Far too many new sellers are surprised to find out how quickly inventory can sell on Amazon, and when you oversell, that can start a painful chain effect that often leads to account suspension — quickly.

And don’t play with low pricing if you don’t mean to offer products at those low prices. I’ve seen many sellers lose thousands of dollars when they accidentally apply a low price — like $0.01 or $1.00 — on a new listing. Thanks to deal sites and Internet-fast word of mouth, a deal like that can often get sold out overnight when the seller isn’t paying attention, resulting in a significant loss.

On every new listing, make sure you apply a true price and inventory level so you don’t get burned.

3. Items Do Not Match Product Listings

As new Amazon sellers match their offers to existing product listings, not all of those sellers pay attention to whether the match is perfect — it’s “almost” the same color, or “almost” the same style. On Amazon, “almost” is never good enough.

You are responsible for ensuring that your listing is exactly what you are selling. If a customer buys an item, only to find it doesn’t match the product listing, the customer is likely to complain, and you can get suspended for not properly matching your catalog to the right products.

Unless an item matches perfectly, don’t link your products to existing listings. And even if an item matches an existing UPC or part number, you still have to confirm that the original listing doesn’t contain bad data.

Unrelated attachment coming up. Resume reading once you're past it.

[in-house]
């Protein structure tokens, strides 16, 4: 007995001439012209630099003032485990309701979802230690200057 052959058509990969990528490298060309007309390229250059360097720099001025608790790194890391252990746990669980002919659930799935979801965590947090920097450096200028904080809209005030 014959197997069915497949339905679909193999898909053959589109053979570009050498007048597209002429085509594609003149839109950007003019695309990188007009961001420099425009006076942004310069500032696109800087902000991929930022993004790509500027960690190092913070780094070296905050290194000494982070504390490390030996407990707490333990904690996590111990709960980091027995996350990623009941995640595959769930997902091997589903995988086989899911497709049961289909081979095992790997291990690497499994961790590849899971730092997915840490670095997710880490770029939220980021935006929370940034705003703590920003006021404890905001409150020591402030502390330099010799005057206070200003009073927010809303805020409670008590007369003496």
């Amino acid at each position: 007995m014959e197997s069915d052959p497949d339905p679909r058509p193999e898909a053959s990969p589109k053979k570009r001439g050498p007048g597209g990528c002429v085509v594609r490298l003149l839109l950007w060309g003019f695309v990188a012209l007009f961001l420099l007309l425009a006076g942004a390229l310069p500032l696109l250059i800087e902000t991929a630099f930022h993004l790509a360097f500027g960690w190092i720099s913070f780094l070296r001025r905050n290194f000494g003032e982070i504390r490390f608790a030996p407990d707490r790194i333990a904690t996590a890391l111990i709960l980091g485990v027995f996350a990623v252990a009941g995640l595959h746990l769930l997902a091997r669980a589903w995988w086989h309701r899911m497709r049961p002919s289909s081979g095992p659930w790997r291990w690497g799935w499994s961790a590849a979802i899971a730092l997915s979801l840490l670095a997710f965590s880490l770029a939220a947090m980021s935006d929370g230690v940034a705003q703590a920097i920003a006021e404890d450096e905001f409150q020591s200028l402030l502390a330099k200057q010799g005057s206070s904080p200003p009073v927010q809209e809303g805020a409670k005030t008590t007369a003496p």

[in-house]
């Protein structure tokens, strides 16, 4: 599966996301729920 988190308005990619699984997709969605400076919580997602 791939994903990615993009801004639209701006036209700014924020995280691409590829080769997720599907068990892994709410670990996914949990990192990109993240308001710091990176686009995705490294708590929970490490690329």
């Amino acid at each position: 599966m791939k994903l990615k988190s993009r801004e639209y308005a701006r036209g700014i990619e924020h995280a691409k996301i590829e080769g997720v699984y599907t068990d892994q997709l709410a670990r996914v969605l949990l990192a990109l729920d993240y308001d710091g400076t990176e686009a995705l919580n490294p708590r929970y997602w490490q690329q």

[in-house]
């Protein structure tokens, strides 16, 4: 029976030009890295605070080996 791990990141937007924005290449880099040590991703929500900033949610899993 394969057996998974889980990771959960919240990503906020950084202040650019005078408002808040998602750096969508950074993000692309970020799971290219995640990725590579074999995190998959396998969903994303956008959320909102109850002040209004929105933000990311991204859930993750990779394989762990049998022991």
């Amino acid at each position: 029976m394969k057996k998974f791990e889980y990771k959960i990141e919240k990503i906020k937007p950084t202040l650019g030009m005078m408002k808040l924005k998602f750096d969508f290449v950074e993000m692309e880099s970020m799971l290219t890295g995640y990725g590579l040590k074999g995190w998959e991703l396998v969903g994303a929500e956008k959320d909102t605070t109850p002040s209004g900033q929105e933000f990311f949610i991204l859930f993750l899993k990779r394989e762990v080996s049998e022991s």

4. Slow Response On Customer Inquiries

Every Amazon seller has 24 hours to respond to each customer inquiry it receives, no matter the time of day, day of the week, or whether a particular day is a holiday. When you take more than 24 hours to answer, you can get dinged by Amazon; too many dings will result in your account getting suspended.

Fortunately, there are external software providers — ReplyManager is a good one — that offer reply assistance for staffing gaps. But it’s up to you to figure out how to staff for rapid customer response.

ReplyManager can respond to queries, if needed.

5. Failure to Gather Customer Feedback

Amazon’s seller policing department, Seller Performance and Product Quality, checks that every seller has customer feedback for each sale on Amazon. Typically, customer feedback is tracked not just for quality (e.g., 5 out of 5 stars), but also quantity (typically 2-5 percent of all sales should get feedback).

Even large, established sellers are expected to continue getting feedback from customers. While you develop your own system for requesting feedback, there are several cost-effective providers to help automate this process. These include Feedback Genius, Feedback Five, and BQool.

In fact, new sellers should sign up with one of these providers so they don’t have to worry about gathering feedback quantity. And don’t forget to monitor the quality of the feedback; consider changes to your business if your receive too much negative feedback.

Feedback Genius, Feedback Five, and BQool automate the process of soliciting feedback from customers.

6. Fulfillment Errors